Dabigatran exhibits low protein binding and therefore it may be feasible to remove it from the circulation by dialysis. The plasma concentration of dabigatran can be reduced by 50-60% after 4 hours of dialysis.62,63 Hemodialysis if readily available can be a useful strategy particularly in emergency situations to treat the bleeding complications in patients taking dabigatran.
Tranexamic acid is another useful agent which can be utilized to manage the bleeding complications of dabigatran in emergency setting. It inhibits fibrinolysis by inhibiting the binding of plasmin to fibrin. In an event of a major bleeding secondary to dabigatran, 1 gram tranexamic acid can be given intravenously as one of the initial interventions.62 It is also worth keeping in mind that although both dabigatran and rivaroxaban prolong the PT and APTT, they do so by inhibition rather than depletion of factors, thus fresh frozen plasma (FFP) might not be effective in management of bleeding due to these agents.64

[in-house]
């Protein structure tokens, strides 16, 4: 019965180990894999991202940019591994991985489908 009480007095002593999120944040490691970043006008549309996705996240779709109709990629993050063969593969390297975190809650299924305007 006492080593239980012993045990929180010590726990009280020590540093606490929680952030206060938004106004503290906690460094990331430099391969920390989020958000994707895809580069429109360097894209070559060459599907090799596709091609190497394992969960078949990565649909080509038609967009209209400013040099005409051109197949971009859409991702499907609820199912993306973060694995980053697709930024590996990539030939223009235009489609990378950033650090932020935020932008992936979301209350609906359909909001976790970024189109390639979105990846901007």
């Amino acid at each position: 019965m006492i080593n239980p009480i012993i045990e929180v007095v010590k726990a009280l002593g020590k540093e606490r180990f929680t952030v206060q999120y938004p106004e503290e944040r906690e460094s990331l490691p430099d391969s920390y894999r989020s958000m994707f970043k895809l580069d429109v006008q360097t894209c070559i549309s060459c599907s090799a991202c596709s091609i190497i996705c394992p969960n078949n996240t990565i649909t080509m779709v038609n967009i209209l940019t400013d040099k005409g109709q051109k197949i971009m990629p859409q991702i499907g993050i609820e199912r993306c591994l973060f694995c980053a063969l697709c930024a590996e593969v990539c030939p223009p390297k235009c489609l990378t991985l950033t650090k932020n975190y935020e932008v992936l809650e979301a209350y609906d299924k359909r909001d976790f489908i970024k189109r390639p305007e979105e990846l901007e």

Cost Efficacy of Newer Anticoagulants
Multiple studies have investigated the cost effectiveness of newer anticoagulants in comparison to warfarin. A study by Sorensen et al demonstrated that dabigatran was more cost-effective as compared to warfarin for prevention of stroke and systemic embolism in patients with AF.65 Similar favorable results for cost-effectiveness of dabigatran were also observed in another study by Freeman et al.66 Rivaroxaban was also found to be a cost- effective alternative to a dose-adjusted regiment of warfarin for stroke prevention in patients with AF based on the ROCKET-AF and other studies of anticoagulation.67 In another recently published study by Kamel et al, apixaban was compared with warfarin based on the ARISTOTLE trial and other trials of warfarin therapy for stroke prevention in patients with AF, based on the cost-effective analysis model, apixaban was found to be cost-effective relative to warrin for stroke prevention in patients with AF.68 Another cost efficacy analysis for stroke prevention in patients with AF which compared dabigatran 150 mg , rivaroxaban 20 mg and apixaban 5 mg found all the newer oral anticoagulants to be cost-effective than warfarin.69
The superior cost efficacy of newer anticoagulants could be partly explained by the fact that newer anticoagulation agents do not routinely require anticoagulation services for monitoring and are associated with less severe bleeding complications as compared to warfarin.